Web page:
Moissanite: An ethical engagement ring alternative

Moissanite: An ethical engagement ring alternative

For those ethically opposed to the diamond trade, there are a multitude of alternative stones to choose from to centre your engagement ring. If you like the look of diamonds but desire something more sustainable and affordable, why not consider a moissanite stone?

Moissanite stones finely resemble diamonds, and only experts can tell a difference between the two.

Made from meteorites from outer space, natural moissanite is much more rare than diamonds. It was first discovered in a meteor crater in 1893 by scientist Henri Moissan. Moissan mistakenly thought the crystals inside the crater were diamonds because of its extreme likeness.

Today, the majority of moissanite stones are lab grown and it takes about 2-3 months to make a single stone.

To tell a moissanite and a diamond apart, one would have to look very closely at its fire and brilliance. With a refractive index of 2.65, moissanite is much more brilliant and is known for its “disco ball” effect in which rainbow light quickly flashes from the gem.

The main differences are not visible, they are technical. With a 9.25 rating, moissanites rank lower on the Mohs scale of hardness than the diamonds hardy 10. Moissanites also typically weigh about 15% less than diamonds. As a result, moissanites are sold by their length and width in millimeters rather than carat size like diamonds are.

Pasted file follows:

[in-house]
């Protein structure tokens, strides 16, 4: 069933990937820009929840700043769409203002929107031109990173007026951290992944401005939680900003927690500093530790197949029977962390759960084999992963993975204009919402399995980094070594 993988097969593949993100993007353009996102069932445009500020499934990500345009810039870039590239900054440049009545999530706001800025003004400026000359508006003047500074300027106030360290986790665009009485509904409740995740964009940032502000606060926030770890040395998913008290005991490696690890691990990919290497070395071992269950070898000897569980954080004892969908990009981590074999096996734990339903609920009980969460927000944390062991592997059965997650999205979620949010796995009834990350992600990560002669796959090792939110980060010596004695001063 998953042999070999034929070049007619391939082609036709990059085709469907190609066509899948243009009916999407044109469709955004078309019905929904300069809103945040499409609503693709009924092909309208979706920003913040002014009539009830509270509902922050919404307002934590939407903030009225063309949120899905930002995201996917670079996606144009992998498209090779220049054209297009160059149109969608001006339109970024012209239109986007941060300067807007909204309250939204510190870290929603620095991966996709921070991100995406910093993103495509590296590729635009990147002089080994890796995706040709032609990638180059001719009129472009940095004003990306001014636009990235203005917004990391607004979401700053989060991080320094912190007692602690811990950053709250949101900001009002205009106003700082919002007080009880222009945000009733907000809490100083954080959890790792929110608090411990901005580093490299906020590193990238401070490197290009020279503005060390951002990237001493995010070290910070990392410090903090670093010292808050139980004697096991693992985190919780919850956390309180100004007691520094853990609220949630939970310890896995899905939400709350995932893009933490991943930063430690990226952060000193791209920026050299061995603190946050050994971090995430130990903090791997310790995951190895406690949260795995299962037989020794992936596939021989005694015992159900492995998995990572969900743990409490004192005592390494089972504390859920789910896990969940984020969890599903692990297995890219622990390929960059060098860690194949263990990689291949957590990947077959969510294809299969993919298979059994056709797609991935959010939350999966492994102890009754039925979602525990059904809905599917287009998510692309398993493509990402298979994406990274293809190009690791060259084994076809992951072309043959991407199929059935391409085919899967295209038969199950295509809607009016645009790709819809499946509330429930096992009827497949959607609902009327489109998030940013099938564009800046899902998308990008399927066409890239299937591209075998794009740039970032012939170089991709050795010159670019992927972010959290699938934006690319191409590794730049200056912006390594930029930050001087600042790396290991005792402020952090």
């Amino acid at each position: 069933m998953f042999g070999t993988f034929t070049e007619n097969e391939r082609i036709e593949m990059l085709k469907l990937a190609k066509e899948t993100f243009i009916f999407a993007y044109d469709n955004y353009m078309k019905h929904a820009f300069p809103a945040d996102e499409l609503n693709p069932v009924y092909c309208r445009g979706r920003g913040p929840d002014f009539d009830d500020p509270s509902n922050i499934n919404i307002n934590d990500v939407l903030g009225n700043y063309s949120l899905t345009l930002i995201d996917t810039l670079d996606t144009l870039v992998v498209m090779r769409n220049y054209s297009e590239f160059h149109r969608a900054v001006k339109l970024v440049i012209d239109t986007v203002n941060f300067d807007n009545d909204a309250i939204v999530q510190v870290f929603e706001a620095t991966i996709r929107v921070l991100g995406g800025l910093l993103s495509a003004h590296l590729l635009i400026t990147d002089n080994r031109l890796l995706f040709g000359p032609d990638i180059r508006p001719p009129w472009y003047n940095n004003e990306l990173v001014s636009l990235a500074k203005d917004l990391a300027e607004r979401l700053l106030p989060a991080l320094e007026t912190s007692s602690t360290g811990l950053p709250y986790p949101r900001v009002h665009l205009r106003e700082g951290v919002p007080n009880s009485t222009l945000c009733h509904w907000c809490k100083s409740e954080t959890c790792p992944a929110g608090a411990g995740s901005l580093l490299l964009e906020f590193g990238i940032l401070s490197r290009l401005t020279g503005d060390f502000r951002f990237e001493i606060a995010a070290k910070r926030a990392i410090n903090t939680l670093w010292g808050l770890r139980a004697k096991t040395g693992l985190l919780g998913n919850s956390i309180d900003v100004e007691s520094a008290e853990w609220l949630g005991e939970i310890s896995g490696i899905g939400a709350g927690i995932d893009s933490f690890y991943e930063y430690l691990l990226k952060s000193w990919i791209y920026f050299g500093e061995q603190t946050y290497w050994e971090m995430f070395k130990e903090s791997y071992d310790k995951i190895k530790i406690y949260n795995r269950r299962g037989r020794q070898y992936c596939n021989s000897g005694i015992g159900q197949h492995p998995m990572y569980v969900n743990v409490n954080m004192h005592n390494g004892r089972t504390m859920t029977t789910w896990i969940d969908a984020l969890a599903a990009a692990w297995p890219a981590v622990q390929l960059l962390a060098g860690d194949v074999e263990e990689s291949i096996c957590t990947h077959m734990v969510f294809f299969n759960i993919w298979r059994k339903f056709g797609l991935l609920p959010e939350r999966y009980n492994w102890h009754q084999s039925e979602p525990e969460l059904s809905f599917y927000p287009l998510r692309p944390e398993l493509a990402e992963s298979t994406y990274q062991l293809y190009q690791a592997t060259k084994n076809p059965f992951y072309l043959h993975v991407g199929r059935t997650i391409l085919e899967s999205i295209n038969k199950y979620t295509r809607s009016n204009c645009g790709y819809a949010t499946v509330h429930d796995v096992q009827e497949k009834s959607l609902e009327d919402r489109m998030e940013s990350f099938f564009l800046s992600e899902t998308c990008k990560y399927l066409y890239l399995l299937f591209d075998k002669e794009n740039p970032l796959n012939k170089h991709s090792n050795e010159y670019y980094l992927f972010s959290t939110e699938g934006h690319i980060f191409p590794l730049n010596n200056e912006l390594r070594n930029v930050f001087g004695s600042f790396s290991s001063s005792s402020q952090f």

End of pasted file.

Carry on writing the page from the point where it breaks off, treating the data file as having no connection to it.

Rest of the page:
Since the majority of moissanite stones are lab grown, it’s a much more ethical choice than natural diamonds. The reality of diamond mining is anything but romantic. Environmental devastation and human rights abuse has been synonymous with the trade for decades, leading many modern couples to avoid going for ‘blood diamonds’.

Of course, the biggest difference is often the price point. Moissanite is much cheaper than diamond. Gem Rock Auctions estimates that a moissanite stone of a similar size in appearance can cost up to 90% less than a diamond would.

Opting for a moissanite over a diamond is down to preference. The differences are miniscule, so it is reallythe production of the stone and the price of the stone that sways buyers.

Feature image: Pexels

Article written by